If you have a bunch of photos shot at a huge 10 megapixels (and thus the huge file size) that you want to quickly share with your friends and family via email, Facebook etc., and if you are too lazy to fire up a slow-loading-and-complex image manipulation application, Image Resizer is possibly the best solution for you.
Archive for April, 2011
- Windows Vista
- Windows XP
- Windows 7
- Application Reviews
- Windows 8
- Windows 10
Yesterday, we explained IRC and how to get set up. Today, we’ll cover tips and basic commands for using IRC. In this guide, we’ll cover:
- How to join IRC networks
- How to join a IRC network channels
- IRC tips
- IRC basic commands
How to Join IRC Networks
An IRC Network hosts channels (more about that in a minute) on which you can chat and interact. A network is hosted by the server (what’s an IRC server?) and, generally, provides a chatting area for groups of interest or geographic location. There are many (tens of thousands or more) IRC networks, which can host anywhere from one to many thousand channels.
To join an IRC network, you need to know its address and port number. Once you’ve found a network, simply connect to it with your IRC client. For example:
- Metro Login
- New Task Manager
- Immersive Browser
- Pattern Login
If you’re making a change to your PC like installing new software, theming your desktop, or making registry and other software edits, you should create a system restore point. This will help you roll back any changes you’ve made if it all goes wrong or if you decide you don’t like the changes you’ve made and want a quick fix.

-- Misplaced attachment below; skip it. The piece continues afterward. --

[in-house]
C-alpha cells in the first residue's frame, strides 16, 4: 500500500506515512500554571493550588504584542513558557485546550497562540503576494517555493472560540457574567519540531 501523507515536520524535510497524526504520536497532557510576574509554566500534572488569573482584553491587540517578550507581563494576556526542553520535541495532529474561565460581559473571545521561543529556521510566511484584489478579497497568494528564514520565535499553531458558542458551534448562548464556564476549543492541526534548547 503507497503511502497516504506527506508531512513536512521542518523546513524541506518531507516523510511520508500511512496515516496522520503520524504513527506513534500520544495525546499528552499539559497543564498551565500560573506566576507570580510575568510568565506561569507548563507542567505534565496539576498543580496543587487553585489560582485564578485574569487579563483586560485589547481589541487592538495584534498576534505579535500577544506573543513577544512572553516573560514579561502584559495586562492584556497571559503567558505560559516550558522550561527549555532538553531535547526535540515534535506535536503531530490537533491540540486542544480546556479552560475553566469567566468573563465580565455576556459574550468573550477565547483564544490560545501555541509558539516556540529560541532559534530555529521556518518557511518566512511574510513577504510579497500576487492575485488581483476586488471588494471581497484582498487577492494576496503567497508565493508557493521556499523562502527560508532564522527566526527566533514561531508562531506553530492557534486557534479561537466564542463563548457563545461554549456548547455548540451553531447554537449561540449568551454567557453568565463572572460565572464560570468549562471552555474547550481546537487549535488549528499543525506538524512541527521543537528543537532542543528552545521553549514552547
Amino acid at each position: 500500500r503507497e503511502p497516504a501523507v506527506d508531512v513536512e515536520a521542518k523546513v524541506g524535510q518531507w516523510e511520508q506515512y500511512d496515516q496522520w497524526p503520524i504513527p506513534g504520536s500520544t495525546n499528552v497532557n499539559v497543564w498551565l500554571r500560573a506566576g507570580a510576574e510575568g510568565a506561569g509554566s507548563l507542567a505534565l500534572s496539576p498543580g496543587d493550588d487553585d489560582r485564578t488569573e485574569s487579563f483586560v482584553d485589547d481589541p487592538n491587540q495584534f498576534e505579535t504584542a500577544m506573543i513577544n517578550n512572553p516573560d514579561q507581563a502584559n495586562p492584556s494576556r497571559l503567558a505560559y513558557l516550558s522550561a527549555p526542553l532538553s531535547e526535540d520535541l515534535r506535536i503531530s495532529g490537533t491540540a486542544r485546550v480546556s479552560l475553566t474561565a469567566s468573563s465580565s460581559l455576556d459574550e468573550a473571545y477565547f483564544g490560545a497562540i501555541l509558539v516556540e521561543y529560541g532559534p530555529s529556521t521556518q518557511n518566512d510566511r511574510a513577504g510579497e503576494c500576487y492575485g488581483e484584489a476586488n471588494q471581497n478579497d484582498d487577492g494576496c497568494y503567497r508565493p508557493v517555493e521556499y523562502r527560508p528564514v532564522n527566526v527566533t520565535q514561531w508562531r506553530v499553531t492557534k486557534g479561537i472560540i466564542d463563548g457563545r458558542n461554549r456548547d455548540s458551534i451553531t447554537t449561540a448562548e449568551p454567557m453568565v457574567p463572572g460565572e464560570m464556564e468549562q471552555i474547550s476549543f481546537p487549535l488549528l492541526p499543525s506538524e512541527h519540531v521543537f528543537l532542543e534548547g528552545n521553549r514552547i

This guide will show you how to create a restore point in Windows 7. Here are guides for Windows XP and Vista:
Yesterday, we showed you how to tell whether you’re using 32 or 64 bit Windows and in the past we’ve shown you why you should use 64-bit Windows. Today we share a list, shown to us by Windows Forums member Jeet.
What does “Native” Mean?
Native is a term often used in the compting world to describe true compatibility. When something is native (in this case, a software program), it means it’s built to work completely in an environment (your PC) without compatibility patching. 32-bit programs will work in a 64-bit environment but to be truly “native” they need to be built for 64-bit addressing and communication with hardware without compatibility fixes.
In other words, 64-bit applications are designed to work in a 64-bit environment and, as a result of this, often perform better. To explore the merits of 64-bit, read this guide.